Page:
Right now, independent music documentaries are on the upswing. Though they’ve been around forever, there’s something of a renaissance in the works. First there was Some Kind of Monster, the unravelling of Metallica and funded by the band themselves. Soon Anvil! The Story of Anvil, the tale of the Canadian hard rock band that was supposed to make it big but missed the boat screened to popular acclaim at film festivals worldwide. Searching For Sugarman pushed the genre ahead a little further in its quest to locate a once-famous musician.
Since then, filmmakers worldwide have scoured the earth for a tale worthy of ninety minutes on screen. There’s some great stuff out there (and some not so great) but a lot of it concerns general rigmarole and massive what-ifs that are too vague for any certainty: what if this band made it big? What if this singer didn’t go insane and ruin their chances? It’s entertaining material, sure, but that’s all one can say about a lot of it.
This is what makes A Band Called Death so great. Directed by Jeff Howlett and Mark Covino and produced by Kevin Smith alumni Scott Mosier there are no over-reaching what ifs, just one huge question mark of why not. And it’s one of the most essential viewings of the year.
Three young black American men, the Hackney brothers Bobby, David and Dannis, spent their teenage days in the early 70s jamming in a tiny room at the top of the stairs in their Detroit home, annoying their parents and neighbours. Living in a poor suburb they started out playing rhythm and blues then went to an Alice Cooper concert and realised what they should be doing with their lives: playing rock and roll. Quickly they changed their approach to music and with a renewed passion they formed the proto-punk/garage rock band Death.
They realised they were onto something special and forwarded their demos to a local record distributor who then forwarded it to numerous studios, singing their praises in search for a deal. Nowadays we wouldn’t even blink at such a band name and perhaps the record just didn’t get into the right persons hands but from there the demo faltered and didn’t go any further on account of the conservative views of the day. And, of course, three black kids playing white music would have certainly created a few roadblocks.
This is one of the more frustrating moments of the film. A death metal band named Death released their debut in 1987, titled it Scream Bloody Gore and it went on to eventually sell a couple of million. In the 80s there were bands called Dead Kennedys and Circle Jerks and D.O.A. Of course, this was a new era and a lot of these bands were in the right scenes, not stuck in a religious upbringing in Michigan. One only wonders what could have happened if the boys, frustrated with rejection from all the labels over their name, packed up and moved east to New York? There’s a very good chance they had no idea about the scenes burgeoning elsewhere during this period and with constant no’s they finally did pack it in, only to form the polar opposite—a Christian band. Then the reggae band Lambsbread, still in operation today.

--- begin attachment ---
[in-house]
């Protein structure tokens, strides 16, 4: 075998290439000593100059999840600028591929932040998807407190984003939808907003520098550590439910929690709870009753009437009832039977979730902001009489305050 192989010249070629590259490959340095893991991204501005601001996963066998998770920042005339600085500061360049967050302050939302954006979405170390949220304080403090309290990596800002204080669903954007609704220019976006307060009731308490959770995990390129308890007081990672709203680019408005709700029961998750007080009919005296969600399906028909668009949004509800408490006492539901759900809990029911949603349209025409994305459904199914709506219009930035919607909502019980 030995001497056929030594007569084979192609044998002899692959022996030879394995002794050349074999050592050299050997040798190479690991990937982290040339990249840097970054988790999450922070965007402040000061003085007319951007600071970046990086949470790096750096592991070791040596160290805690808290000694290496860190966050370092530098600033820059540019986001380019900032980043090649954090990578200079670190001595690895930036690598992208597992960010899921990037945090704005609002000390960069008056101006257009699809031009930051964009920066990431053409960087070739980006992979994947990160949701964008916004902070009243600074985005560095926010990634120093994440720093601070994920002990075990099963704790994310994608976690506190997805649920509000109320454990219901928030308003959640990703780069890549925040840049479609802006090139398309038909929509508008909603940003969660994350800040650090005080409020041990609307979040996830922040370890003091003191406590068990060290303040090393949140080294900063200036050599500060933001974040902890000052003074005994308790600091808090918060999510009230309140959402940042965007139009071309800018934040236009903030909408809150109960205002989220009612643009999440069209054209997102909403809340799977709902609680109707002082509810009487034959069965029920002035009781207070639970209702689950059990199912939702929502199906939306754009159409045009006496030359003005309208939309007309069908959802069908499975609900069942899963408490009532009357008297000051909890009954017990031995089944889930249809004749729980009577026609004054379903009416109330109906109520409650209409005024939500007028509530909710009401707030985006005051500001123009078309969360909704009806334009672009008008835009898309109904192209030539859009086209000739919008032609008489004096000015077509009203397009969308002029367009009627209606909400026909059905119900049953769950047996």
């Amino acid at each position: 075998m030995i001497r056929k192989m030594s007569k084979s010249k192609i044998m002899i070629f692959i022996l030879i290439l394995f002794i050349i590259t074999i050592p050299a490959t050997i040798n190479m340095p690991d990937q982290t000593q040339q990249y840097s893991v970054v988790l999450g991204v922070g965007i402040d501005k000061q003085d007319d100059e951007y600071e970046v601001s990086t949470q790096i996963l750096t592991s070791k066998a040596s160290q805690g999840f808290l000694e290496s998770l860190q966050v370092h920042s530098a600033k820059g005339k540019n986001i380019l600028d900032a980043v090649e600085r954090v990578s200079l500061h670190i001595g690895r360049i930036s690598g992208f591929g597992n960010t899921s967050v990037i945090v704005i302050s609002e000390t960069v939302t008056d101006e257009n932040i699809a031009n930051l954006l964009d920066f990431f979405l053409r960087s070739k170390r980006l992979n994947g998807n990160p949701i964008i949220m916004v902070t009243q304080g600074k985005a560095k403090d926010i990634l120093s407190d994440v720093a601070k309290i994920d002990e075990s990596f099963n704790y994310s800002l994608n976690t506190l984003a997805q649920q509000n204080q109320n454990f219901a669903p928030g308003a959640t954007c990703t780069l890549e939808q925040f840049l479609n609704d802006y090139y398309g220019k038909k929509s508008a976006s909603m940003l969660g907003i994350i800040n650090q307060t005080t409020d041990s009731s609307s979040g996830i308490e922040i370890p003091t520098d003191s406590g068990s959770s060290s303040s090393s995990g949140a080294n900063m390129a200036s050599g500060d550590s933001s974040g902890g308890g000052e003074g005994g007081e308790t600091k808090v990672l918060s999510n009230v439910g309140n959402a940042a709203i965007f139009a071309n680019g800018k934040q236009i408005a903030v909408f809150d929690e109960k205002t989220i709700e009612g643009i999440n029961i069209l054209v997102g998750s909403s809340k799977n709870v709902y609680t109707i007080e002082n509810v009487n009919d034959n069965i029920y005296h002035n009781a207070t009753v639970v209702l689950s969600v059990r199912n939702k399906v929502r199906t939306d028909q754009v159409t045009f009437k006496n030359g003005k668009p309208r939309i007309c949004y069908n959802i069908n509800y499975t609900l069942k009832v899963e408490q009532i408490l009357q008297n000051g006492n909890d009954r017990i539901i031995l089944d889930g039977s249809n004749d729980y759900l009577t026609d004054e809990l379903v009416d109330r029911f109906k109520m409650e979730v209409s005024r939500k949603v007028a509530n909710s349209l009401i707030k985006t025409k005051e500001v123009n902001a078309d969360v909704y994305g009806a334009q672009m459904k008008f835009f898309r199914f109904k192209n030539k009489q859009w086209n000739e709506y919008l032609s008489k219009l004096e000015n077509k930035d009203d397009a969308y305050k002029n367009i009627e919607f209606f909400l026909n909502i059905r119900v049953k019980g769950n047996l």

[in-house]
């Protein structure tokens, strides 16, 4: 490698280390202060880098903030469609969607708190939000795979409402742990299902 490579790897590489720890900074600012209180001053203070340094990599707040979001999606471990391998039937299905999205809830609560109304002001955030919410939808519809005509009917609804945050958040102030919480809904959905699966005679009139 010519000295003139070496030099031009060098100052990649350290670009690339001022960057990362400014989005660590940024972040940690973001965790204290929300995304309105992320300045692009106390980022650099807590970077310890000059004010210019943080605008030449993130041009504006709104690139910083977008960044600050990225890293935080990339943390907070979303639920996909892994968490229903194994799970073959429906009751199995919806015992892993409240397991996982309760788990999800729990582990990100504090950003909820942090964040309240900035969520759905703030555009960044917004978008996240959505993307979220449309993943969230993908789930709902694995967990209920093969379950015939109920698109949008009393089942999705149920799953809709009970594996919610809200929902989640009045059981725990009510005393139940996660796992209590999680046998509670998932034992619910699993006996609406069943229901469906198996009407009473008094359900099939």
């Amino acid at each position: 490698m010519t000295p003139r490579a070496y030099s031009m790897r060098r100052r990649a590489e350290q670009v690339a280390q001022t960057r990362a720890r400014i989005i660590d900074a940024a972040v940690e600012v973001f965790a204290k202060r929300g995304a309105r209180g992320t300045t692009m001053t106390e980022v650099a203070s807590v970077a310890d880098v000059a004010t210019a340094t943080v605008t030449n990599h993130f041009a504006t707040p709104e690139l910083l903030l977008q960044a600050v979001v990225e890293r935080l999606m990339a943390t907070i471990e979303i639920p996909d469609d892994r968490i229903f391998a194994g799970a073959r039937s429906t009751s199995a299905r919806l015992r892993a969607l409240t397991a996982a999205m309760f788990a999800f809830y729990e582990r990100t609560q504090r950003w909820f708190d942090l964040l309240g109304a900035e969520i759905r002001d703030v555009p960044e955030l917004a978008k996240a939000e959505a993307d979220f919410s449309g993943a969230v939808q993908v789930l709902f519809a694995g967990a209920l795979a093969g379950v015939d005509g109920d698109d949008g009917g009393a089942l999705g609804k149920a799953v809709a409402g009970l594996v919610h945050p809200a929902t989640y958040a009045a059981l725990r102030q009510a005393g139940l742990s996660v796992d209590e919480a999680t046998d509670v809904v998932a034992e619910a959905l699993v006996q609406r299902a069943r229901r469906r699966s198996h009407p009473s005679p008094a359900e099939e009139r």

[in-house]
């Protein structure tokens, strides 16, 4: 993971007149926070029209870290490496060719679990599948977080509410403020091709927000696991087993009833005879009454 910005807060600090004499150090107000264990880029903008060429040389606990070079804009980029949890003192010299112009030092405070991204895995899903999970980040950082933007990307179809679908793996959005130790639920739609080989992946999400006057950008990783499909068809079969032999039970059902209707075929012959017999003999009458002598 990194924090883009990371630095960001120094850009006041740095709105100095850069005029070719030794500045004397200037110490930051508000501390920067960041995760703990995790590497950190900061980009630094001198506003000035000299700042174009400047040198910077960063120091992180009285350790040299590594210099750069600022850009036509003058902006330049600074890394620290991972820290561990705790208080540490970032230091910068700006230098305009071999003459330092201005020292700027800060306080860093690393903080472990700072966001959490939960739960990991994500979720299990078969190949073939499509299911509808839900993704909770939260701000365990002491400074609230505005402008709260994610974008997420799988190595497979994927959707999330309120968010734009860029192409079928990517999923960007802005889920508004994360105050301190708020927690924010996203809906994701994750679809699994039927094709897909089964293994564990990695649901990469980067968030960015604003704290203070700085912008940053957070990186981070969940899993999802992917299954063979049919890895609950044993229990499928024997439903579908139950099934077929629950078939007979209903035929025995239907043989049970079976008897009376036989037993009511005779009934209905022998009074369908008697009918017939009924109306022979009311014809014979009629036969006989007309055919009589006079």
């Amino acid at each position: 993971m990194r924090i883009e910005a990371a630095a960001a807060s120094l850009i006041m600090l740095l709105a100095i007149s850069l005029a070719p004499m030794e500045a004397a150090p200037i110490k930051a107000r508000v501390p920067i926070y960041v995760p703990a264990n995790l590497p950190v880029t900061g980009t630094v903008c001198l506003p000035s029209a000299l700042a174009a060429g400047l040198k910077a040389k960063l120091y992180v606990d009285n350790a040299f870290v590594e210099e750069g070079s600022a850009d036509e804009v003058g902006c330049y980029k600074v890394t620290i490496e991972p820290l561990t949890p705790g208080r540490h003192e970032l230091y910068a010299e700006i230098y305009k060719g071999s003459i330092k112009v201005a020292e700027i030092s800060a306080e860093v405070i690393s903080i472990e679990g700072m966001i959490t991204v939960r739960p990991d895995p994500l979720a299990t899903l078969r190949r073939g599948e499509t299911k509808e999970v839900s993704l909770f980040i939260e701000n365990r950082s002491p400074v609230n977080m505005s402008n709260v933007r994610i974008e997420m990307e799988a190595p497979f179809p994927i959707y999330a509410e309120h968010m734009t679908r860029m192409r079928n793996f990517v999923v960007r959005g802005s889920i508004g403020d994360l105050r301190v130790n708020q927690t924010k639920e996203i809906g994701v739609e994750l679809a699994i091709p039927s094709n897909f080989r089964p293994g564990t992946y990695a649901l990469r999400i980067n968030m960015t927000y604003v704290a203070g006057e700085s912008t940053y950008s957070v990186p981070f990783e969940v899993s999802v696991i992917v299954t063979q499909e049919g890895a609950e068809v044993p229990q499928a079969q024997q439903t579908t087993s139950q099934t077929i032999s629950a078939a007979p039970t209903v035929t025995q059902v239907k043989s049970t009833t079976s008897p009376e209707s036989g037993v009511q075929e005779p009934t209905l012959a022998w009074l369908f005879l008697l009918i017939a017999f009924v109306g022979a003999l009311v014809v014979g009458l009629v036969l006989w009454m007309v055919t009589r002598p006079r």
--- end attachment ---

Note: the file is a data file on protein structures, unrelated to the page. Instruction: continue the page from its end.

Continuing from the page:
The reason why the Hackney brothers weren’t willing to compromise on such an alienating name is so heart breaking it is a shame such events have occurred, spiralling out to deeply impact on otherwise unrelated issues. (In a nutshell, it is a tribute to their late father, named so by David who was incredibly spiritual.) But the film isn’t taken over by Christian overtones—it all forms a desire to be true to ones self, just as the hundreds of thousands of punk bands since have adopted the DIY ethic. It’s the mantra of every artist ever: never sell out. It rings true to a lot of underground bands, similarity striking with the legend surrounding Sleep’s almost-never-released record Jerusalem, an album that consists of one hour-long slow stoner jam, something the record company didn’t quite expect after throwing money at them. (This documentary can easily be found on YouTube.)
Death’s rebirth, predicted by the somewhat prescient David Hackney, is told here in stunning glory, beginning with the girlfriend of one of Bobby’s sons raving about a record being spun at a party “by some band named Death” and him calling his father to ask “were you ever in some band in the 70s?” after doing some rough googling. The band had become legends in the underground tape-trading network, thirty years later, and they had no idea.
If there’s an ending, it’s that these three black American teens finally had the record no one wanted in 1974 released worldwide in 2009 to mass critical acclaim. These three kids who would have stuck out badly at an all-white Alice Cooper concert have finally been given the credit they deserve, pre-dating what we know as punk two years earlier. It’s safe to assume these guys would have never taken over the world but they could have enjoyed a long, influential career like all the other dinosaur bands of the time. Though the finale does seem like an obvious conclusion to the previous two acts in this eye-opening story, its simplicity is one of the more shattering paybacks of recent years, made clear when Bobby and Dannis watch their sons playing the music that should have taken them on a completely different path.
Nicholas Brodie - follow Nick on Twitter here: @fodusempire
A Band Called Death will be released locally via Madman Australia soon (date TBA). Currently it is screening in VOD.
Nicholas Brodie is a writer with big hopes and tiny dreams. Possessing an MA in Film he is on hand to provide opinion pieces and reviews on what's new and, hopefully, still relevant.